Home »

Russian language in the united states

The meaning of «russian language in the united states»

Russian is among the top fifteen most spoken languages in the United States, and is one of the most spoken Slavic and European languages in the country. Since the dissolution of the Soviet Union, many Russians have migrated to the United States and brought the language with them. Most Russian speakers in the United States today are Russian Jews. According to the 2010 United States Census the number of Russian speakers was 854,955, which made Russian the 12th most spoken language in the country.[1]

The first Russians to land on the New World were explorers who reached Alaska in 1648. More than 200 years later, in 1867, Czar Alexander II sold Alaska to the United States. Many Russian settlers returned to Russia, but a small number of them remained. In 1882 16,918 Russian speakers lived in the US, and that number gradually increased to 387,416 by 1899.[6]

In the late nineteenth and early twentieth centuries many Russian Jews migrated to the United States, fleeing persecution at home. Though many spoke Yiddish, most knew Russian.[7] Millions also left Russia after the 1917 Bolshevik Revolution. The 1920 US Census identified 392,049 United States citizens born in Russia; the statistics from a decade before that showed only 57,926 Russian-born Americans. Most of the newcomers were White émigrés.[7] Russian immigration slowed in the 1930s and 1940s due to restrictions imposed by the Stalin government in the Soviet Union. The U.S. Immigration and Naturalization Service listed 14,016 Russian immigrants entering the country from 1930 to 1944.[7] Most of those people were citizens of the USSR who refused to return to their country from trips abroad, so-called nevozvrashchentsy (non-returners).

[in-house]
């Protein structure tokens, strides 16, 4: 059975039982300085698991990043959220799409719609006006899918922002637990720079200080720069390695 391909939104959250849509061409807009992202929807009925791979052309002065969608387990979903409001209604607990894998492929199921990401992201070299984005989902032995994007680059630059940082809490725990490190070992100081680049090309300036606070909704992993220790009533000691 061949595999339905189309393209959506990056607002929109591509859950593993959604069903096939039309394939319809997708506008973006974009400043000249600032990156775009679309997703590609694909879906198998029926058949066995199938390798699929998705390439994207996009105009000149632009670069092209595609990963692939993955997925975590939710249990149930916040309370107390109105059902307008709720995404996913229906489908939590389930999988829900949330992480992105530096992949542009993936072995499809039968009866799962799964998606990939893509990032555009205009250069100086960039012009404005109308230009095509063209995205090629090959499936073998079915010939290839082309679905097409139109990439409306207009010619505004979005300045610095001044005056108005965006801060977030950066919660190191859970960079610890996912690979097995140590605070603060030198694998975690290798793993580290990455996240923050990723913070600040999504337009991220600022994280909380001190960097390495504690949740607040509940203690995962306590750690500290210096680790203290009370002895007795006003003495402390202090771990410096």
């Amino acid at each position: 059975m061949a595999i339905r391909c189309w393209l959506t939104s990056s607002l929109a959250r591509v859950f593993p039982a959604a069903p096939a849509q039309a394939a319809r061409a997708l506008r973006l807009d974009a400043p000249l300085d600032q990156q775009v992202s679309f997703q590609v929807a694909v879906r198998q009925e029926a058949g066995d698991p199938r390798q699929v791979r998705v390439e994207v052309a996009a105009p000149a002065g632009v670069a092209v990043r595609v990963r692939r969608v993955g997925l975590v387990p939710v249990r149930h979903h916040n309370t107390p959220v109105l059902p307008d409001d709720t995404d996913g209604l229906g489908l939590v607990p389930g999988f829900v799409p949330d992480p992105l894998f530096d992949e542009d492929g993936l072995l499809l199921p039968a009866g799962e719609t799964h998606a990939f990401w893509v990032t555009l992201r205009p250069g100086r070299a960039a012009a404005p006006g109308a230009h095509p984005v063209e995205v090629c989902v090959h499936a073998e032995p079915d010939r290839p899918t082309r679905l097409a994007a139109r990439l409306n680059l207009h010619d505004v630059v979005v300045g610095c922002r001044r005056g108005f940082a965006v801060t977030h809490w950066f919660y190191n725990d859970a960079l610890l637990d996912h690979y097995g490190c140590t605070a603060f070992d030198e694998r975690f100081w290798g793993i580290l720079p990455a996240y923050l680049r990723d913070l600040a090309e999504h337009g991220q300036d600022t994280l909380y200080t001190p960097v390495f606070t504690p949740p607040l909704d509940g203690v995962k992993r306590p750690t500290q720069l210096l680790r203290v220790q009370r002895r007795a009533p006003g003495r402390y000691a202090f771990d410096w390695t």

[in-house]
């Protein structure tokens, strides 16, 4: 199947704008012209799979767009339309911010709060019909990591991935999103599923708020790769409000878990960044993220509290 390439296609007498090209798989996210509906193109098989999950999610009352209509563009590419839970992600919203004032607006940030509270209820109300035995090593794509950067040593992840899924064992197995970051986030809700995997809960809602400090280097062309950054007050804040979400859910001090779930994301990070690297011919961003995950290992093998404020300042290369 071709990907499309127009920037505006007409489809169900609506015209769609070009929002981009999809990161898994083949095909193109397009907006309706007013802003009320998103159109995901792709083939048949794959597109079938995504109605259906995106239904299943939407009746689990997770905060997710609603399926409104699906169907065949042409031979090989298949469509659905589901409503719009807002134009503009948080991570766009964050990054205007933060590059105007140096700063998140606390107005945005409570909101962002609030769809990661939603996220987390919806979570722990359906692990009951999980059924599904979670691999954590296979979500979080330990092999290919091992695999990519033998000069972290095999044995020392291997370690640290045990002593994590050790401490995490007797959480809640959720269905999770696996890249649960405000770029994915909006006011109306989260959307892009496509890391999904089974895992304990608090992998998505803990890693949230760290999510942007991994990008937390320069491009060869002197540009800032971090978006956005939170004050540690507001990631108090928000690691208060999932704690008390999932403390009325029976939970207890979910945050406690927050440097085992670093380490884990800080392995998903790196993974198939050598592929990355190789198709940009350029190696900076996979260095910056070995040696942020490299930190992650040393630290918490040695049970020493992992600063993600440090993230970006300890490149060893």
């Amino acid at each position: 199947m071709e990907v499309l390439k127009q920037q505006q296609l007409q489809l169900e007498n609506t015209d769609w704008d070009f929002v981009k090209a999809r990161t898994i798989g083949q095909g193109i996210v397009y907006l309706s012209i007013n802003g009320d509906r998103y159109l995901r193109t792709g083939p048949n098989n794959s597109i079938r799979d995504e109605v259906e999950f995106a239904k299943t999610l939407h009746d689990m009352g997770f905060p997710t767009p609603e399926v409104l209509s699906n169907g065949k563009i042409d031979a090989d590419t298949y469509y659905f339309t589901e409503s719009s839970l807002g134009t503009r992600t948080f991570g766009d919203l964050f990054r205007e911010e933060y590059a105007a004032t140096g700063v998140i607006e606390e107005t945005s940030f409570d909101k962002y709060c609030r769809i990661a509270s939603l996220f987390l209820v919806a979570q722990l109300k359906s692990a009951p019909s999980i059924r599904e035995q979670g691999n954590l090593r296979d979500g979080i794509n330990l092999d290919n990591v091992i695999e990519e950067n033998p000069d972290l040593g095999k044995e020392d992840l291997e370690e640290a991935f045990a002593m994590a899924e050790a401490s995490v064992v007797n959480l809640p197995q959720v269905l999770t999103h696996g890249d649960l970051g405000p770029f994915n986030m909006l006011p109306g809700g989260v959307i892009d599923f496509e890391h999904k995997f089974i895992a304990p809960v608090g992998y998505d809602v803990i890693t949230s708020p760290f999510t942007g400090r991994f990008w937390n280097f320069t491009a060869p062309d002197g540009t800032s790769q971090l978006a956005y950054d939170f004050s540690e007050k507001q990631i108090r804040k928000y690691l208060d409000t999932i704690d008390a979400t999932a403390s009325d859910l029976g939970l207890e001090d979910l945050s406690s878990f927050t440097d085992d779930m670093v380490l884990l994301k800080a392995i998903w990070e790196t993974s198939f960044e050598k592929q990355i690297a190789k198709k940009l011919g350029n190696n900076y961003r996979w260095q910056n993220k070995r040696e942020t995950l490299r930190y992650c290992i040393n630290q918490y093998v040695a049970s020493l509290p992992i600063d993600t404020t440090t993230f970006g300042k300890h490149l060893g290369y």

The next big wave of immigration started in the 1970s. If they were allowed to leave, Soviet Jews had little difficulty entering the U.S., and many did so.[7] Russian-speaking Jews constitute about 80% of all immigrants from the former Soviet states.[8]

Since 2012, New York State institutions provide free interpretations from/into Russian. Also, some state and elections documents are translated into it. [9]

Russian speakers are more likely to have a higher education degree than the national average. 92% of them have a high school diploma and 51% a bachelor's degree. 75% of Russian-speakers speak English "well" or "very well" according to the 2007 data of the U.S. Census Bureau.[10]

Like most Russian Americans, Russian-speakers are mainly concentrated in major urban areas.[10] The New York metropolitan area contains by far the largest number of Russian-speakers. Brooklyn became home to the largest Russian-speaking community in the United States; most notably, Brighton Beach has a large number of recent Russian immigrants and is also called "Little Odessa".[11] The New York state's Russian-speaking population was 218,765 in 2000, which comprised about 30% of all Russian-speakers in the nation. California came second, with 118,382 speakers, followed by New Jersey (38,566), Illinois (38,053), Massachusetts (32,580), Pennsylvania (32,189), and Washington (31,339), Florida (19,729), Maryland (17,584), and Oregon (16,344).[12]

contact us full version